On 64-bit versions of Windows there are 2 separate Program Files folders. There are also 2 separate system directories where the DLL and executable libraries are stored, namely System32 and SysWOW64. So what is the difference between the System32 and SysWOW64 folders on Windows?
Contrary to its name, System32 contains full 64-bit files and SysWOW64 contains full 32-bit files. Let’s find out more about the differences between the System32 and SysWOW64 folders on Windows in the following article of Taimienphi.vn.
What is System32?
The System32 folder contains Windows system files, and also the .DLL library files used by .EXE programs and utilities as part of Windows. Although most of the files you find here are part of the Windows operating system, sometimes third-party programs and software also install their own DLLs into this directory. This is one of those directories Don’t run into 5 Windows folders and files If you do not want to encounter any problems related to the operating system.
The applications running on your system may be installed in the Program Files folder or other locations, but these applications usually load the system libraries from the System32 folder.
Separate 32-bit and 64-bit libraries
On 64-bit versions of Windows, you have folders C: Program Files contains 64-bit programs and their files, and directories C: Program Files (x86) contains 32-bit programs and their files. These files need to be separated because 64-bit programs need 64-bit DLL files and 32-bit programs need 32-bit DLL files.
If a 32-bit program needs to download a DLL file, but the wrong 64-bit DLL file download, it will lead to system crashes. By separating 64-bit and 32-bit software into two different Program Files folder, to ensure Windows does not confuse the software and cause problems.
However, not all DLLs are stored in Program Files. Many system libraries on Windows are stored in C: System32, and some programs also destroy their own library files here. So, like Windows with its own 32-bit and 64-bit Program Files, the System32 folder also has its own 32-bit and 64-bit versions.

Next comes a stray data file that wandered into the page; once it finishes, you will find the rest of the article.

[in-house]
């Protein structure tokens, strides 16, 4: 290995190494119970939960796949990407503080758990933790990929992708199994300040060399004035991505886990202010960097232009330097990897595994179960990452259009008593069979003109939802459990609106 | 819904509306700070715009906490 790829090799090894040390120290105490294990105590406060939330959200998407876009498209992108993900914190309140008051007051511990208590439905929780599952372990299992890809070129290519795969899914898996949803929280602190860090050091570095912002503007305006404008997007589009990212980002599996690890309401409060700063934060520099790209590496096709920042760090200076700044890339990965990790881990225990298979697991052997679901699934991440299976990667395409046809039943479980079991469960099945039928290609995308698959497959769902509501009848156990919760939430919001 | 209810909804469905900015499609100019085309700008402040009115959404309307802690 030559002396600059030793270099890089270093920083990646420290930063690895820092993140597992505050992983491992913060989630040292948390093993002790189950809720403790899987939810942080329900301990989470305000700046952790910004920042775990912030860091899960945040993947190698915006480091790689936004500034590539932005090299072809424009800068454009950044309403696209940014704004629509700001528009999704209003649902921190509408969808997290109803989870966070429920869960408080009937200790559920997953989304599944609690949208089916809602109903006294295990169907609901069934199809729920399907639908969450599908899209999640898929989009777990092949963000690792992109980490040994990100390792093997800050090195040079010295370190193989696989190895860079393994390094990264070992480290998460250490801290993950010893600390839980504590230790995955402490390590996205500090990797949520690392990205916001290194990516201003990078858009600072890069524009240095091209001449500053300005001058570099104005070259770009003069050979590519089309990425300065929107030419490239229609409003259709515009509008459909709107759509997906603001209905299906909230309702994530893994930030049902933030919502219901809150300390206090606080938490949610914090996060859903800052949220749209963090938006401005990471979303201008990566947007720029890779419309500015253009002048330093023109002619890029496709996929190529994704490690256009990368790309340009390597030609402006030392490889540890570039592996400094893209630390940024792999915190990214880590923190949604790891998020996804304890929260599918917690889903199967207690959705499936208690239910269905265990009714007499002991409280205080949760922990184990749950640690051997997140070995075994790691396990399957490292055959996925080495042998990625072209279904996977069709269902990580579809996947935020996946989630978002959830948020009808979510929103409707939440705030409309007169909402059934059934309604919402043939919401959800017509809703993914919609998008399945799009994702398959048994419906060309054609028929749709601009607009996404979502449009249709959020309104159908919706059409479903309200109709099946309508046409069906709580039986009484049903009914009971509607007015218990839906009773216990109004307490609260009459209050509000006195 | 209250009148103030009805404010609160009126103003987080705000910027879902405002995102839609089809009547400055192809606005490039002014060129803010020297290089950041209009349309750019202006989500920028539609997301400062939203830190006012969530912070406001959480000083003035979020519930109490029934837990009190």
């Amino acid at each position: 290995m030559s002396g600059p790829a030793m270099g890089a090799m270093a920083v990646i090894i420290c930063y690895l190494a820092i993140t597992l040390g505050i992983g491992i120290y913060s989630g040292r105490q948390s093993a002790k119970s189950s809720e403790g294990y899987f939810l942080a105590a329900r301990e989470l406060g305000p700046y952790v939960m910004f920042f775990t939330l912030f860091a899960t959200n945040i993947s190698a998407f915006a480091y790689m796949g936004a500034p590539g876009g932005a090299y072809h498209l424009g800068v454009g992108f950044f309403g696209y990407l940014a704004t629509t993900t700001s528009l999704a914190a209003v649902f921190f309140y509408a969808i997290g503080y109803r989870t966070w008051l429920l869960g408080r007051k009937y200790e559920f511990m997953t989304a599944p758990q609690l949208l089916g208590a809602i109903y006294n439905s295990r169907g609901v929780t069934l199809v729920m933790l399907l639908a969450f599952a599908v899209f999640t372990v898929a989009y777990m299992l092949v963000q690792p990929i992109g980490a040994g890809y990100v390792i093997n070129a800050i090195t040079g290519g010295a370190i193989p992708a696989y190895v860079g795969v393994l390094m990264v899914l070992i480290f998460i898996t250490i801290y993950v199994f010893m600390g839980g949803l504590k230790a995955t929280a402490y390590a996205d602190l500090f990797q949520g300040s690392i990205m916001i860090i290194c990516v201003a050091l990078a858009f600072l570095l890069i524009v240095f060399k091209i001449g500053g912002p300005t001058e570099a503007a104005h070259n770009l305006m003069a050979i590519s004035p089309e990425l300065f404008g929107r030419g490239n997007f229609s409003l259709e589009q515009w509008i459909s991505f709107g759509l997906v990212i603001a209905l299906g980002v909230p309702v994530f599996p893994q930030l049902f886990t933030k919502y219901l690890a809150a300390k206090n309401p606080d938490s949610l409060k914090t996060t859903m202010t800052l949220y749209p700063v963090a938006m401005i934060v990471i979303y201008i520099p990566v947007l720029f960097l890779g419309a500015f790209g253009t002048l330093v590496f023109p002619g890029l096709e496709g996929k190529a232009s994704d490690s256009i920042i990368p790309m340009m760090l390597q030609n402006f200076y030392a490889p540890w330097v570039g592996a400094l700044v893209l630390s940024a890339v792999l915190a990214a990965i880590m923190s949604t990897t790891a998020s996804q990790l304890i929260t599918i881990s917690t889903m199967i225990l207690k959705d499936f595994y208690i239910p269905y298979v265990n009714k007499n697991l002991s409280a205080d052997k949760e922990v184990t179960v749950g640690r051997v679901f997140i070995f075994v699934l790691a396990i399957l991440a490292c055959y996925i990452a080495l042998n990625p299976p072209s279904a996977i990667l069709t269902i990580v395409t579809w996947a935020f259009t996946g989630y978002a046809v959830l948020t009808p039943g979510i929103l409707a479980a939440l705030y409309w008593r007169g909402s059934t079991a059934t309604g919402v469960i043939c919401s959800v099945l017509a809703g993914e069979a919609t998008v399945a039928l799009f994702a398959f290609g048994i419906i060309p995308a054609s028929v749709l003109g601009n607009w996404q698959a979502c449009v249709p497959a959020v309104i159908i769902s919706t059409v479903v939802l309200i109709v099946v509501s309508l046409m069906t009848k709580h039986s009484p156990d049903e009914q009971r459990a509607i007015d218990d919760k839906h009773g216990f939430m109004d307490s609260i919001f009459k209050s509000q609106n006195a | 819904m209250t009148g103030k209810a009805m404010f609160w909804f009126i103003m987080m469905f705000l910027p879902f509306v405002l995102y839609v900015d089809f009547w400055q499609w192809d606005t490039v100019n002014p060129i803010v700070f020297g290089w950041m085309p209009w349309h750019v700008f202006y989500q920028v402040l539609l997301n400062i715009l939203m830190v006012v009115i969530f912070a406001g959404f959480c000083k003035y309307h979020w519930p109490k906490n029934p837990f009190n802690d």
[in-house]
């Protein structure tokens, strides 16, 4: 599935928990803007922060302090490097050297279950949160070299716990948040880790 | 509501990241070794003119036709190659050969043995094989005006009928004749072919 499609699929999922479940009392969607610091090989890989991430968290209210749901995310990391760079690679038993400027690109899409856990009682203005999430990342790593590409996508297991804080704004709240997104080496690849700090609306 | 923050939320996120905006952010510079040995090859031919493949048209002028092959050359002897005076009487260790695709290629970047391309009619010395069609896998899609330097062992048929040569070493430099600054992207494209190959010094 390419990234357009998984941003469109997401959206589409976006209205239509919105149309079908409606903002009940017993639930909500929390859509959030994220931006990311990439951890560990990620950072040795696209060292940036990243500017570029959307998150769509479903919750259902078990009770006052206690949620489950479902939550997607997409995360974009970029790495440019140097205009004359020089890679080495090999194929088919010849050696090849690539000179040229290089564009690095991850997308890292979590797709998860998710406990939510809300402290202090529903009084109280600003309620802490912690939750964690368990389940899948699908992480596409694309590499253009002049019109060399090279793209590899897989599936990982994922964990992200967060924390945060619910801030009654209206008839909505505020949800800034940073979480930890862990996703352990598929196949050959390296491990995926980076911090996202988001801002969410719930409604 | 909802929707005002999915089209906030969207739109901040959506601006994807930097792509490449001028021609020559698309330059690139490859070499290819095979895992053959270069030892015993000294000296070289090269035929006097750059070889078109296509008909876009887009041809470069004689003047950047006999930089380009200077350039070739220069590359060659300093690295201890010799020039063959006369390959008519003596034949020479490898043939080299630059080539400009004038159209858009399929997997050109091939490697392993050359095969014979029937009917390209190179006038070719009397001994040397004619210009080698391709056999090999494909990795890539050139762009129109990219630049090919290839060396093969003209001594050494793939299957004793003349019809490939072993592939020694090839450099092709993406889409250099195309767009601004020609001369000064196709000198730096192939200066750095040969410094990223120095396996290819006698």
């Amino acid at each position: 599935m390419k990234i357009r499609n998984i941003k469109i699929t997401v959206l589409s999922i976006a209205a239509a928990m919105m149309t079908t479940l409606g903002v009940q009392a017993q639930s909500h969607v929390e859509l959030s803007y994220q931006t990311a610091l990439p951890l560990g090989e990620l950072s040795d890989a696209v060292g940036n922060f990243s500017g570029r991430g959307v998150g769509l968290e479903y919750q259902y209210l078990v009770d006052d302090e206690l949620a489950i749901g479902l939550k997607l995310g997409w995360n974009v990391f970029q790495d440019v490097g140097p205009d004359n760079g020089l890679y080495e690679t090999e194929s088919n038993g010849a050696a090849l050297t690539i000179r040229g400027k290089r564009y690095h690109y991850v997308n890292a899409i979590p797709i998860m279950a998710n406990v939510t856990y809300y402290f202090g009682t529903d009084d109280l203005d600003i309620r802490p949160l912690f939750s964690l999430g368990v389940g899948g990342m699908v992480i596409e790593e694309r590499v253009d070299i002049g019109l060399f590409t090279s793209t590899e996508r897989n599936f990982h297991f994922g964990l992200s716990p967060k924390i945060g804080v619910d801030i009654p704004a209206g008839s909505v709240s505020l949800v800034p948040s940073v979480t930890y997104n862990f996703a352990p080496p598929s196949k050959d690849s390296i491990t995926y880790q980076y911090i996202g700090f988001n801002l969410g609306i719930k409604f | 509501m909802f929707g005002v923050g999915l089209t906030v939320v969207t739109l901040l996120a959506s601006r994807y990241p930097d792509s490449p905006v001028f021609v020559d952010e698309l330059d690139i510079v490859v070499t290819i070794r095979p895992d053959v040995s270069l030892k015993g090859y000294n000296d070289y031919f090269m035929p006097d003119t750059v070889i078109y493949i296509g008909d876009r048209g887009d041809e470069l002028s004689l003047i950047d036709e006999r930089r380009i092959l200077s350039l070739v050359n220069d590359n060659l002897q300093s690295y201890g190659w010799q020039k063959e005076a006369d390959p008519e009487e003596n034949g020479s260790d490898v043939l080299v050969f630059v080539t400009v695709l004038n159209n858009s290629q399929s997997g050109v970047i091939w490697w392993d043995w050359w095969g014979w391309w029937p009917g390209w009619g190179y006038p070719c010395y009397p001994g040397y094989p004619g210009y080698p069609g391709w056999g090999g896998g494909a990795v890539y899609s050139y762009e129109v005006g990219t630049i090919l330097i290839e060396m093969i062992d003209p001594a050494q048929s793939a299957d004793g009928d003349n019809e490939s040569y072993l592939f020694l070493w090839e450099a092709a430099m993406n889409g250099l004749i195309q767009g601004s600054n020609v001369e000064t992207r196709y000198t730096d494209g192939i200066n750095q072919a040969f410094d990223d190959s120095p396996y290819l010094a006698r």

System32 and SysWOW64
On 32-bit computers, all 32-bit programs store files in C: Program Files, and the system-wide system directory is C: System32.
On 64-bit computers, 64-bit programs store files in C: Program Files, and the system-wide directory is C: Windows System32 containing 64-bit libraries. 32-bit programs store files in C: Program Files (x86), and the system directory is C: Windows SysWOW64. This is the difference between the System32 and SysWOW64 folders on Windows which is most basic for users to distinguish.
Although its name is System32, this directory contains 64-bit libraries. Likewise, the SysWOW64 folder contains 32-bit libraries, at least on 64-bit versions of Windows.
Generally, the Windows operating system and the programs you use will automatically put the files in the correct location and use the correct directory. However, if you need to install the DLL manually in the correct location or find the correct installation location, you need to know the exact directory.
WOW64 in SysWOW64 refers to 32-bit Windows software on 64-bit Windows, which is part of the operating system. This allows Windows to run 32-bit programs on 64-bit versions of Windows. WoW64 redirects file access to ensure that the program will work properly.
For example, if you install a 32-bit program on a 64-bit version of Windows and try to write to the C: Program Files folder, WoW64 will point it to C: Program Files (x86). And if you want to access the C: Windows System32 folder, WoW64 will point it to C: Windows SysWOW64. Windows does this by using file system redirection.
All this happens automatically and runs in the background. Even if the program doesn’t need to know if it’s running on 64-bit operating system, it allows to run older 32-bit programs without having to tweak it on 64-bit versions of Windows. WOW64 also redirects registry access, ensuring there are separate registry areas for 64-bit and 32-bit programs.
Why 64-bit System32, and 32-bit SysWOW64?
The problem here is why are 32-bit System32 and SysWOW64 folders? The answer is that many 32-bit applications are hard-coded to use the C: Windows System32 folder. When developers recompile these applications for 64-bit versions of Windows, they continue to use the C: Windows System32 folder.
Instead of changing the directory name and forcing the developer to move to a new application, breaking many of the applications in the process, Microsoft dropped System32 as the standard system library directory. They create a new library directory for applications that run in the WoW64 class, and are called “SysWOW64”.
So the article on Taimienphi.vn just clarified for you the difference between the System32 and SysWOW64 folders on Windows. Hope the above article provides you with useful information. If you have any questions or questions you’d like to answer, you can leave your comments in the comment section below the article.